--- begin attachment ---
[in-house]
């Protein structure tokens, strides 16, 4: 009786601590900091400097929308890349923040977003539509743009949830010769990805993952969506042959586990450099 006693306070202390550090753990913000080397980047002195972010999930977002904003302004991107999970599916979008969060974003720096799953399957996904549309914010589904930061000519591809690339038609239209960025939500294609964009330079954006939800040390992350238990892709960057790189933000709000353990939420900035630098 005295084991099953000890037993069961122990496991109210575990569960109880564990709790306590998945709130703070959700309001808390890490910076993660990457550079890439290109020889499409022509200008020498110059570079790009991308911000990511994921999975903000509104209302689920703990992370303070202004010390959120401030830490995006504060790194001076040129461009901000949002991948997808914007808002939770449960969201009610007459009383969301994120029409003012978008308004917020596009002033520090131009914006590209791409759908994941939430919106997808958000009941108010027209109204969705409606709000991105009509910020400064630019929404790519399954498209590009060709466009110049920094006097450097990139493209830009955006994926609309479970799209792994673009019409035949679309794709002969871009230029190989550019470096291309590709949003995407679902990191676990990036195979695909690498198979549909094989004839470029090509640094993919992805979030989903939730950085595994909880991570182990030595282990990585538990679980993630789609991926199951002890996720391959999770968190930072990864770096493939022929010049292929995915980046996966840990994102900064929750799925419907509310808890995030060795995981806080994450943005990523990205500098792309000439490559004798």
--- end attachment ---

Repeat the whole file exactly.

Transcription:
[in-house]
């Protein structure tokens, strides 16, 4: 009786601590900091400097929308890349923040977003539509743009949830010769990805993952969506042959586990450099 006693306070202390550090753990913000080397980047002195972010999930977002904003302004991107999970599916979008969060974003720096799953399957996904549309914010589904930061000519591809690339038609239209960025939500294609964009330079954006939800040390992350238990892709960057790189933000709000353990939420900035630098 005295084991099953000890037993069961122990496991109210575990569960109880564990709790306590998945709130703070959700309001808390890490910076993660990457550079890439290109020889499409022509200008020498110059570079790009991308911000990511994921999975903000509104209302689920703990992370303070202004010390959120401030830490995006504060790194001076040129461009901000949002991948997808914007808002939770449960969201009610007459009383969301994120029409003012978008308004917020596009002033520090131009914006590209791409759908994941939430919106997808958000009941108010027209109204969705409606709000991105009509910020400064630019929404790519399954498209590009060709466009110049920094006097450097990139493209830009955006994926609309479970799209792994673009019409035949679309794709002969871009230029190989550019470096291309590709949003995407679902990191676990990036195979695909690498198979549909094989004839470029090509640094993919992805979030989903939730950085595994909880991570182990030595282990990585538990679980993630789609991926199951002890996720391959999770968190930072990864770096493939022929010049292929995915980046996966840990994102900064929750799925419907509310808890995030060795995981806080994450943005990523990205500098792309000439490559004798």